October 25, 2001
On the last class day in September, the temperature and humidity seem in perfect balance. Cool, dry weather has arrived, and the blue of safety goggles visible in an Israel Building lab matches the blue of the sky. A garden on the buildings front-quad side seems in harmony, too, with clusters of purple cone flowers, Christmas fern, swamp lilies, blue phlox, bee balm and lady fernall native Louisiana plants. A tree has been planted in honor of Stuart Bamforth, emeritus professor of biology and founder of the environmental studies program.
On the other side of the building, palm trees shade the patio that separates the Israel Building and Percival Stern Hall. The Merryl and Sam J. Israel Jr. Environmental Sciences Building has just won the grand prize in the 2001 Education Design Showcase competition sponsored by the College and School Planning and Management magazines.
The building also has won other awards, including a National Commercial Builders Council Merit Award of Excellence for 2001, the American School and University Architectural Portfolio Educational Design Excellence Award for 2000, and an American Institute of Architects merit award from the New England AIA group. "If there is a feature of the building that could be singled out as deserving of accolades, it is the way the building gives a living room to the sciences," says its architect, Bill Wilson of William Wilson Associated Architects of Boston.
He recalls a quote from a 1980s yearbook in which a senior student said, "I passed underneath the sciences every day of the four years I was at Tulane, and I never knew they were there." For years, Stern Hall, built in 1971, stood alone as a bastion of hard science at Tulane. And it was possible to walk through Sterns breezeway, a heavily foot-trafficked, major passageway between the front part of campus and Freret Street, and not know, says Wilson, that there were hundreds of scientists above you. Wilson laughs, "It won't happen anymore."
John Klingman, professor of architecture, agrees that the Israel Building makes a real difference in terms of visibility and friendliness for the sciences at Tulane. Klingman was a member of the now-defunct Campus Planning Steering Committee, which was responsible for the architect selection and design review of the Israel Building and all major and minor projects within the university from 1991 until earlier this year.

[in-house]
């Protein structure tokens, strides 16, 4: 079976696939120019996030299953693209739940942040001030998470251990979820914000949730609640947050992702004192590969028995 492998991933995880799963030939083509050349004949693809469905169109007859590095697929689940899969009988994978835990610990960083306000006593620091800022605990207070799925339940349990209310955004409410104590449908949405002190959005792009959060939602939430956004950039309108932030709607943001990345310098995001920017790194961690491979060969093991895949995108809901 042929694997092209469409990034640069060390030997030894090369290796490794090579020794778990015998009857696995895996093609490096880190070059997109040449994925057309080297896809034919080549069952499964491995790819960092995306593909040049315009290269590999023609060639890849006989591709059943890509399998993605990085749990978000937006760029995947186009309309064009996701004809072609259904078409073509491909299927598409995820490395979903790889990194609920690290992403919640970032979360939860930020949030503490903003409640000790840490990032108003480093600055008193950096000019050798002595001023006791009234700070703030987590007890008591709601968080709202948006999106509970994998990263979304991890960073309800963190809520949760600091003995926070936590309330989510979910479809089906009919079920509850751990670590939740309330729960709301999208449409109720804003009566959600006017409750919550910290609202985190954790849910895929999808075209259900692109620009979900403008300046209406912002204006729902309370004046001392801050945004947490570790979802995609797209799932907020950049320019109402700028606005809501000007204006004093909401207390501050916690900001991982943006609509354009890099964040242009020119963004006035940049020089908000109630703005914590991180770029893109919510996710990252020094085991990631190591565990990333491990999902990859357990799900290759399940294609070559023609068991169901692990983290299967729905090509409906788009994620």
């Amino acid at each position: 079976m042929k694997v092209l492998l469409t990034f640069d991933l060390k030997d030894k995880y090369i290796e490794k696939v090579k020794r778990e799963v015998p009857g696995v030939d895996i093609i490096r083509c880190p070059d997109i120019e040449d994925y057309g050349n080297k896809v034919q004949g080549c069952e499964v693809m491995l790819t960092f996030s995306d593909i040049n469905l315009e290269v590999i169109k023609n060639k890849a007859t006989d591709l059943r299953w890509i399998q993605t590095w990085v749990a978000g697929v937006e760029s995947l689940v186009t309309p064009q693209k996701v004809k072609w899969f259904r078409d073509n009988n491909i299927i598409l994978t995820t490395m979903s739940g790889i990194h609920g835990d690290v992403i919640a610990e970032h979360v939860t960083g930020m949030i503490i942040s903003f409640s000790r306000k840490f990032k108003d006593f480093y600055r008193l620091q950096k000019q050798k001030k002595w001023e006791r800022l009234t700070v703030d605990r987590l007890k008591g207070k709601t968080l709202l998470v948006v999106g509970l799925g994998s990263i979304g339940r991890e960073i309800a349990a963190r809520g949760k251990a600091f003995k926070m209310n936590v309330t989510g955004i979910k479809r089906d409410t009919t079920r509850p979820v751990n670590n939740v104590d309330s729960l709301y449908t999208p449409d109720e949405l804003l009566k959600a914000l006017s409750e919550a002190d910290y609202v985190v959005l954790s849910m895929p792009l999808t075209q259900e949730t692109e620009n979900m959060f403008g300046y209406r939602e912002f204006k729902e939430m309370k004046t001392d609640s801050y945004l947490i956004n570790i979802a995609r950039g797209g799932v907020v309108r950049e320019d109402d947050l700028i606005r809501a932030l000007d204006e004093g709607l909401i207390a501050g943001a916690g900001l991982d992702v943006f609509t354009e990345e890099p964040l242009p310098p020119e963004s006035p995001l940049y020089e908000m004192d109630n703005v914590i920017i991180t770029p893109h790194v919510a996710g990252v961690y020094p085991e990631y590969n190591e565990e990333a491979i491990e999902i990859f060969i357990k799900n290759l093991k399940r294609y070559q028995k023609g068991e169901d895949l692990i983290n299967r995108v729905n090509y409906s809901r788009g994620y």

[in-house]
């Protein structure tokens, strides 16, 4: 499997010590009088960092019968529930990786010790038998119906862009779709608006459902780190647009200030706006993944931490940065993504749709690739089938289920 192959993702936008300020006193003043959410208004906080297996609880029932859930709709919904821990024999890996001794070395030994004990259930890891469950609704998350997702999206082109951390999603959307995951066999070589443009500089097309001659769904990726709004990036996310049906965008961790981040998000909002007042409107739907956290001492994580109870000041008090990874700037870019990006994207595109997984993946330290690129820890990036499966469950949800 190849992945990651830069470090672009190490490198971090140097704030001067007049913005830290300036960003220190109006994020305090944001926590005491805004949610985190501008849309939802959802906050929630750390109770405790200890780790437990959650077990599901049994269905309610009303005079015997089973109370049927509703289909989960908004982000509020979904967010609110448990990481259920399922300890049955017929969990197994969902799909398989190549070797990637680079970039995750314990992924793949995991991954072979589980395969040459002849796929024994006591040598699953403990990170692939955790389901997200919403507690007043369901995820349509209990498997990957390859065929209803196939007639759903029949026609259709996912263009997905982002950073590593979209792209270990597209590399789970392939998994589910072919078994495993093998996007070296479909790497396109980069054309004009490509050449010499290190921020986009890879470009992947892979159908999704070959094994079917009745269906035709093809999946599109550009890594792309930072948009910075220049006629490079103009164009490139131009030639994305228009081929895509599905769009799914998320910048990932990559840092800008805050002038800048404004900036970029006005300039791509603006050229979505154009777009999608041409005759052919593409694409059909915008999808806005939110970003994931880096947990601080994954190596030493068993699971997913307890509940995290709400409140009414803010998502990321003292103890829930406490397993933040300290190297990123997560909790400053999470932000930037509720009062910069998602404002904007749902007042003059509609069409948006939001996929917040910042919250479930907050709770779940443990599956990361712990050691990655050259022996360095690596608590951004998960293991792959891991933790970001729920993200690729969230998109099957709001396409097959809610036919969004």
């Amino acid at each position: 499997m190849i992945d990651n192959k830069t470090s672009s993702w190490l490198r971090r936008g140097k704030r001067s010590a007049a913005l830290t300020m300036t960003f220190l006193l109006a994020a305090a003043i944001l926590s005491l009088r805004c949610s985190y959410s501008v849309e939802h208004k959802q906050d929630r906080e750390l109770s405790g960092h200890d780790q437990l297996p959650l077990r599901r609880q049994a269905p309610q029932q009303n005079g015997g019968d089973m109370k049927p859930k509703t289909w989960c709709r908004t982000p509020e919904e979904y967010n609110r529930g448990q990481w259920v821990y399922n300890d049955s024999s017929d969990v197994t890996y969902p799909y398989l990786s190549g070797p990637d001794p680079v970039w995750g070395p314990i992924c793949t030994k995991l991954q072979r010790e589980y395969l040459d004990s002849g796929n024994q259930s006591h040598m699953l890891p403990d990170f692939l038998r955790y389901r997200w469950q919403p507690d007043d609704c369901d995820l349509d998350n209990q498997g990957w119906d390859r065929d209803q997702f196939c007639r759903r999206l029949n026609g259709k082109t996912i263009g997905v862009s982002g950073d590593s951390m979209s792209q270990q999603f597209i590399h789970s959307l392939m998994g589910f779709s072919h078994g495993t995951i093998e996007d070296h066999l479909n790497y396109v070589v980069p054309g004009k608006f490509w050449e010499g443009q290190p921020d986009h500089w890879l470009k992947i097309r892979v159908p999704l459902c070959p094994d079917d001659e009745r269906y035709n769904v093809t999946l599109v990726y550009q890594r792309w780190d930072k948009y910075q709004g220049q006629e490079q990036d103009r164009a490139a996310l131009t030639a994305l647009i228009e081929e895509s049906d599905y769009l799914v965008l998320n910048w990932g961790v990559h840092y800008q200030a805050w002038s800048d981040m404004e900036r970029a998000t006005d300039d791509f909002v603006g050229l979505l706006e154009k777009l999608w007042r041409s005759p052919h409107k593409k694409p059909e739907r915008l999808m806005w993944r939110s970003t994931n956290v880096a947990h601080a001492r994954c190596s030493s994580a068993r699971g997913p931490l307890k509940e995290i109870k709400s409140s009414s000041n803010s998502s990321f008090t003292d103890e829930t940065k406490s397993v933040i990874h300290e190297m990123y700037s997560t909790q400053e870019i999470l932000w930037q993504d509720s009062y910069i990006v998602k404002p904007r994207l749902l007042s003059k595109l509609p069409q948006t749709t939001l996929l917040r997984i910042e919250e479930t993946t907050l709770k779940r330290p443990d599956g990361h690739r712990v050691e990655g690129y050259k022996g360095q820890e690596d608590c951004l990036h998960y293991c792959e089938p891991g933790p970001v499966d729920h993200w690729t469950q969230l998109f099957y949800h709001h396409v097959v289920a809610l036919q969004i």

Klingman cites the openness of the Israel Building interior and the outdoor spaces around the building as natural invitations for scientists, faculty and students to be visible and active. The Israel Building architecturally fits well on campus not only because it creates a friendly setting for Stern Hall, but also because, Klingman says, it mediates the nearby diminutive, yellow-brick Alcee Fortier Hall and the huge, gray Lindy Boggs Center for Energy and Biotechnology.
The Israel Building is almost exactly halfway in-between the height and color of those two buildings. Throughout the design process, planners made a conscious effort to stress the importance of ecological considerations or green architecture, says Klingman. Leadership in Energy and Environmental Design certification of the building by the U.S. Green Building Council is pending.
LEED certification would be quite significant, says Klingman, because only approximately 100 buildings in the whole country have been certified according to this new standard. The Israel Building design succeeds both environmentally and architecturally, but its functionality also pleases its users. Faculty, staff, students and neighbors participated in the design process, and the building, which opened for classes in January 2000, has had few shakedown problems.
Tony Lorino, senior vice president for operations and chief financial officer, says the building is functioning properly and serving its purpose well. It is a practical building, Lorino adds. The chemistry department is one of the building's biggest users. The bottom floor houses the general chemistry lab and the organic chemistry lab occupies the top floor.
The two undergraduate labs allow us to handle 800 students a week, says Gary McPherson, professor of chemistry and associate dean of the liberal arts and sciences faculty. Besides adding instructional lab space, the building has been a spur to research productivity. Its two middle floors provide collaborative laboratory space for 10 faculty members, with room for two or three more, says McPherson.
The visibility and activity of the scientists extend beyond the Israel Buildings open labs and outside stairways. The cell and molecular biology, ecology and evolutionary biology, environmental engineering and chemistry researchers have more than $4 million in active grant funding, says McPherson. And they have published their research results in many prestigious international and national scientific journals. These young investigators are among the best and most promising faculty members at Tulane, McPherson says.
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